[This post is part of the 10 Principles blog series, an ongoing exploration of the history, philosophy and dynamics of Burning Man’s 10 Principles in Black Rock City and around the world. We welcome your voice in the conversation.]
“Somewhere past these gravel roads and high on castle’s tower, a rich man dreams of paradise and sees a life like ours.”
– Antsy McClain of the Trailer Park Troubadours
Rosie Lila deftly stated “We were all newbies once” just recently in a post titled “Radical Self Reliance and Rich People at Burning Man”. Burning Man is an event that takes years of practice. One can actually tell a five-year Burner from a ten-year Burner. You never stop learning as the “social experiment in the desert” is ever changing. It seems that our grand tree of evolution has sprouted a new branch. It’s the much discussed topic of “turnkey camps” or “plug and plays” that seem to fly directly into the face of our principle of radical self-reliance. It’s even sarcastically been nicknamed “radical self entitlement” in rising grumblings.
It was about four years ago when I saw my first “plug and play” camp. From my perspective my initial impression of a camp of all brand new trailers in a horseshoe with no real social area, nothing but a giant generator and a trailer loaded with brand new bikes in the middle, and the “campmates” barely knowing each other seemed like aggressive cancer to me. The only social interaction I witnessed at the time was a worker in a pickup truck knocking on one of the trailer doors and an arm briefly jabbing out to hand him a bag of garbage. The door slammed shut and the shades were drawn. My Burner blood dropped several degrees – I immediately wanted to form a lively group of welcoming troubadours to welcome the shit out of them!
Easy now – baby steps – we were all newbies once.
Nineteen seasons ago, I was a newbie. My entrance into Black Rock City was decidedly different from someone landing in a chartered flight with ground support to the fully stocked trailer and gassed up art car waiting. It was just me with a duffel bag. Over these last nineteen Burns, I’ve built my camp into many rotating friends and family, a wife, two children, and two nannies. It has also swelled into a rich and welcome home to a village’s worth of friends bringing music and art with a plentiful horn of loving foods and grand cheer. This hearty hearth of endearment could only have been built from several seasons of embracing the gift giving, sharing and inclusive principles of Black Rock City. It’s a constant study of participating in the moment in a community that wants to cooperate instead of compete. There’s no way an entrepreneur would be able to include this level of communal love into the line items offered in his turnkey camp. It must be worked for.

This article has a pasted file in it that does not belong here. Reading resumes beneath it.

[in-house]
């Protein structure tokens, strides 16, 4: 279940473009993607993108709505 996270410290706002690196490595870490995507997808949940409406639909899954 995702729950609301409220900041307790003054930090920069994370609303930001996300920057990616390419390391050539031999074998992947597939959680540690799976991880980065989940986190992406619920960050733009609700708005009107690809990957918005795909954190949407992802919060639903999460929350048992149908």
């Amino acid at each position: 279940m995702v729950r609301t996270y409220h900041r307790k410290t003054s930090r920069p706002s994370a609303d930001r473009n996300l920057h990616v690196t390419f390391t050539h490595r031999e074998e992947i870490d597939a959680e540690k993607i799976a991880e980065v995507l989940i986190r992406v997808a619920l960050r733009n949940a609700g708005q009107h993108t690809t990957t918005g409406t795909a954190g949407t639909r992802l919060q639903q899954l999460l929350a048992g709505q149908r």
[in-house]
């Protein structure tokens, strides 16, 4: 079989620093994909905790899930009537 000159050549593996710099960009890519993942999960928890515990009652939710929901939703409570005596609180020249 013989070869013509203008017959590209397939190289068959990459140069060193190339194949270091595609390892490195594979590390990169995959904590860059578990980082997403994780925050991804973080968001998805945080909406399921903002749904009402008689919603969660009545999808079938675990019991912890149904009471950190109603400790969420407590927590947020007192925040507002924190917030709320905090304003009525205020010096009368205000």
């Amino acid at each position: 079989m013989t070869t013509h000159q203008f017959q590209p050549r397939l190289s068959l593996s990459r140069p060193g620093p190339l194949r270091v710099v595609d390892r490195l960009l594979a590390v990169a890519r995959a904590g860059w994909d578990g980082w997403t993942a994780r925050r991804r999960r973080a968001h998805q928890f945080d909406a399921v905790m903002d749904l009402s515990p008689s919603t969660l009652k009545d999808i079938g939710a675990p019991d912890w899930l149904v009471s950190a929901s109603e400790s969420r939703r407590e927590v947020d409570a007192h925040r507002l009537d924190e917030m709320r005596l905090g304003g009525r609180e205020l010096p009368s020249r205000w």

But the game has been upped considerably because inherent in the mindset of a turnkey camp is one of entitlement from the start. The troll of greed lies just under the bridge. He is a patient fisherman. A client shows up expecting to get his money’s worth with little concern for what happens to the camp after they have left the playa. In the events when the mighty playa huffs and puffs and foils the plans of all Burners, those who sold the “desert vacation of a lifetime” find themselves having to abandon Burner principles – no matter how planned for – in order to cater to the “bought and paid for” entitlements of the “clients”. It’s a mindset that seems doomed from the start.
But there’s hope – they can also learn and acculturate their camps – one rosebud at a time if need be. We must help them. It’s our civic responsibility to do so. Tempers may flare and money fingers may get pointed with contempt when things don’t go according to plan, but somewhere in that camp, someone went to Burning Man. Someone got onto one of the waiting bikes and ventured into Black Rock City. That person is ready to learn and we veterans must reach out and bring them in. Rosie Lila mentions the lifestyles of the wealthy as they live behind walls of gated exclusive communities, insulated and static. Imagine the departure from the world they are used to when they enter the intimidating but enchanting embrace of BRC for the first time – when they venture into the power of our community. A rich person spends much of his life beating back the jackals. It might take em a few to make that leap of faith into a world where folk can give without expecting return.
The camps of the wealthy are here to stay and we can’t exclude them any more than they should exclude us from the greeting areas of their camps. The walls that they build breach from the gated worlds that the wealthy tend to live in, their foundations seated in fear. Who better than us to find a way to hack into their hard drives and install the software of the vibrant principles of our hard fought community? They must learn that to be a part of us, they must hold themselves accountable to the same standards that make our camps and villages flourish. Through this, they may find that getting their hands dirty ain’t so bad after all. It just well may be the point.
My wife Mel had said this about the DPW years ago, as many wished to join our team. She said, “Hard work is sexy!” It’s got a lot more pheromones than a stack of cash.
The newborn wealthy camps of BRC must bring more than their money and they will find that given half the chance, the power of community can blow the crap out of capital gain, every time!